It fails as an anti-analysis strategy since it’s a simple matter for researchers to bypass the hardened runtime flag. More likely, I suspect, is that malware authors have been testing Apple’s Notarization service to see where and how their creations are caught. Apple helpfully provides a full error log on failed Notarization requests which may be useful to that end, so it’s at least possible if not likely that bad actors will figure out through trial -and-error what they can get away with.

Moreover, while bundles, packages and disk images require Notarization, it remains the case that not all file formats can be notarized or stapled with a ticket. In particular, this new technology is not going to affect any malware that simply runs a script or stand-alone executable. Scripts are increasingly common in adware and malware installers like Shlayer. Although these face the usual Gatekeeper checks, they are not subject to Notarization.

New Technology Bypassed By Old Tricks

A large part of why some developers feel that Notarization is more security theater rather than true security hardening is that while it requires the good guys to adapt to these new requirements, bad actors already have the tools and techniques they need to bypass Notarization checks.

As mentioned above, scripts and standalone binaries are not subject to Notarization, since Apple’s “stapling” technology cannot be applied to these. Notarization checks also only apply to quarantined and “gatekeepered” apps. As we’ve discussed before, the very simple bypass for all of Apple’s security technologies is simply to remove the quarantine bit.

Here’s a simple demonstration. In this example, I’ve chosen a free 3rd party application called “Slimjet.app”. I must stress I have absolutely no knowledge of this application and I am not suggesting there is anything wrong with it. I chose it because it was the first unnotarized application I came across on a 3rd party distribution site. If we download and try to install this application on a system where Notarization is enforced, Gatekeeper will block it because, although it is correctly codesigned, it is not notarized. So far so good.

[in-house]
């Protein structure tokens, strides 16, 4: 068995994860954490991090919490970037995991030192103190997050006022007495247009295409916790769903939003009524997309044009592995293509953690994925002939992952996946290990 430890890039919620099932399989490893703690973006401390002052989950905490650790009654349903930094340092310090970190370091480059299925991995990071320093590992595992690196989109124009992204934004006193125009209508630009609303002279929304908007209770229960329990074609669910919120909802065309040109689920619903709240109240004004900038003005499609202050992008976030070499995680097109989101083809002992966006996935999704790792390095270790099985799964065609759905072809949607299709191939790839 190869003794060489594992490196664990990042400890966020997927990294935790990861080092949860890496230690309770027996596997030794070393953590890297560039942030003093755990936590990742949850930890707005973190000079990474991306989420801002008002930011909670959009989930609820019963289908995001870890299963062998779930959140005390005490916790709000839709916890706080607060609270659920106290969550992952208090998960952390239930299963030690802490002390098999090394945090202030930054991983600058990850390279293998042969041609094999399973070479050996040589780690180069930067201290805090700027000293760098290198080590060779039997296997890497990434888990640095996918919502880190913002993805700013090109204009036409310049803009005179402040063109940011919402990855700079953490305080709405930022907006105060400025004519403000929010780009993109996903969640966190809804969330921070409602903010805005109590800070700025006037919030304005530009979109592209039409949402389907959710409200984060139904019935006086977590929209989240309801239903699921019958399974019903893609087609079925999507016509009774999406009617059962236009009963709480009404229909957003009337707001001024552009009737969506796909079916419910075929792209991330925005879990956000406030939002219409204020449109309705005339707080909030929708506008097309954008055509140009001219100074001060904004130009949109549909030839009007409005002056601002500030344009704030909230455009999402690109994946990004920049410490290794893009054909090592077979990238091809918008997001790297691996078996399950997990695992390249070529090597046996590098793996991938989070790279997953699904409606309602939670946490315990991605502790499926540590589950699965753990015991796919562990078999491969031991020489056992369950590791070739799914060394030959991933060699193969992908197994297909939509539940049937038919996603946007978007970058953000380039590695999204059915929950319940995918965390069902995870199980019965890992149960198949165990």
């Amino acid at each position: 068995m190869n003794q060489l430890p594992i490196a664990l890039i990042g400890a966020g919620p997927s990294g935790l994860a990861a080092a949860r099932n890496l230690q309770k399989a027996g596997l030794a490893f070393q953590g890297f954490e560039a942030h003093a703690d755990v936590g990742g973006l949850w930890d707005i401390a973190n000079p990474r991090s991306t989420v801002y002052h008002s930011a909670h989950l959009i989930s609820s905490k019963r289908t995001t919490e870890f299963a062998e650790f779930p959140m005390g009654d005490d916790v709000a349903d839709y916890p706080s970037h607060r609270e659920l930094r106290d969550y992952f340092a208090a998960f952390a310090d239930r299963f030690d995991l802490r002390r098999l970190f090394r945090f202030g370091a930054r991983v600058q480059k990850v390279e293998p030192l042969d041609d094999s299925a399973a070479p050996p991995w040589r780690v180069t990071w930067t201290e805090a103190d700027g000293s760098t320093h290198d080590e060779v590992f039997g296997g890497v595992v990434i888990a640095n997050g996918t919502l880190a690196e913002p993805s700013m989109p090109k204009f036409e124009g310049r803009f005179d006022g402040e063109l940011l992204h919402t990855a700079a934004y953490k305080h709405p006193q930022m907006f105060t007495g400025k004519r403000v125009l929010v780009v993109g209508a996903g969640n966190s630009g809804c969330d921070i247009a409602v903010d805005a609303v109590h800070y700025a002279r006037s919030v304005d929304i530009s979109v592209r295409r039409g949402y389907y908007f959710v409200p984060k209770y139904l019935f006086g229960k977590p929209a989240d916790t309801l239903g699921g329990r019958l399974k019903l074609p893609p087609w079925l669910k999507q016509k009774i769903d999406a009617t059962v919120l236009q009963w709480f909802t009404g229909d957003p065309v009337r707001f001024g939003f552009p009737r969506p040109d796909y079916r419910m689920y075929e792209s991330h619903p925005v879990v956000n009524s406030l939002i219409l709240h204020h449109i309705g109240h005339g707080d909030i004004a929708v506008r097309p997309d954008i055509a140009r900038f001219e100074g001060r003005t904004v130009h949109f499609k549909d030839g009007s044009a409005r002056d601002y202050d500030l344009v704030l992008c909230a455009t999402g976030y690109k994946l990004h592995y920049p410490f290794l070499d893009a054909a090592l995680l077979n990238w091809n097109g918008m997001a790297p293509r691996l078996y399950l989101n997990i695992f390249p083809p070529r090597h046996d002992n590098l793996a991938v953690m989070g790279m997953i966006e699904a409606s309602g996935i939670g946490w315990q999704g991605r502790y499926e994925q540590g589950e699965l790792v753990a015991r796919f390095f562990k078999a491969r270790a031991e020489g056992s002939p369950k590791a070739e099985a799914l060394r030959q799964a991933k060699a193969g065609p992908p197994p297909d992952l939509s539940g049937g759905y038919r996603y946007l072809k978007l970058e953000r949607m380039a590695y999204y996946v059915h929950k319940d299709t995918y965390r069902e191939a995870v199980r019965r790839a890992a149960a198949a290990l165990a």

But there are (at least) two simple ways around this, both of which are old tricks. First, we can simply remove the quarantine bit with xattr. It is still the case that this can be done by a process – such as a malicious installer script – without elevating privileges. The app will now run without complaint from Gatekeeper.

Second, we can build the app into an installer package with pkgbuild and use that to install the app without setting the quarantine bit.

pkgbuild --component /Volumes/FlashPeak Slimjet/FlashPeak Slimjet.app --install-location /Applications ~/Desktop/slimejet.pkg

Apple have said that installer packages signed with Developer IDs must also be notarized, but that does not stop us from creating an unsigned installer package with something like the code above and then using simple social engineering tricks to convince the user to right-click ‘open’ it.

Macos Application Folder

If that strikes you as unlikely, reflect on the fact that we see infections on a daily basis for unsigned code that use this exact trick. Here, for example, is a malicious application on a disk image that helpfully provides the victim with simple images showing exactly what they should do to launch it:

The proof that this is a tried-and-trusted technique lies in the simple fact that these kind of installers are rampant in the wild, and attackers don’t stick with unsuccessful strategies.

Notarization doesn’t raise the bar here for unsigned packages like the one we created above because the unsigned installer isn’t subject to a Notarization check. The app the package drops, as we mentioned, is free of the quarantine bit and so it too will not have to pass Notarization or any other Gatekeeper checks.


Notarized Applications For Macos 10

It’s hard to knock Apple for effort. They are clearly paying a lot of attention to security issues on macOS, but the Notarization requirements suffer the same flaw as other built-in technologies; namely, relying on the easily-removed and not always respected com.apple.quarantine bit. Meanwhile, developers and end users alike are being forced through a succession of hoops and dialogs. Given the simplicity of bypassing all this extra effort, don’t be surprised if Notarization makes very little impact on the current state of adware, PUPs and malware on macOS.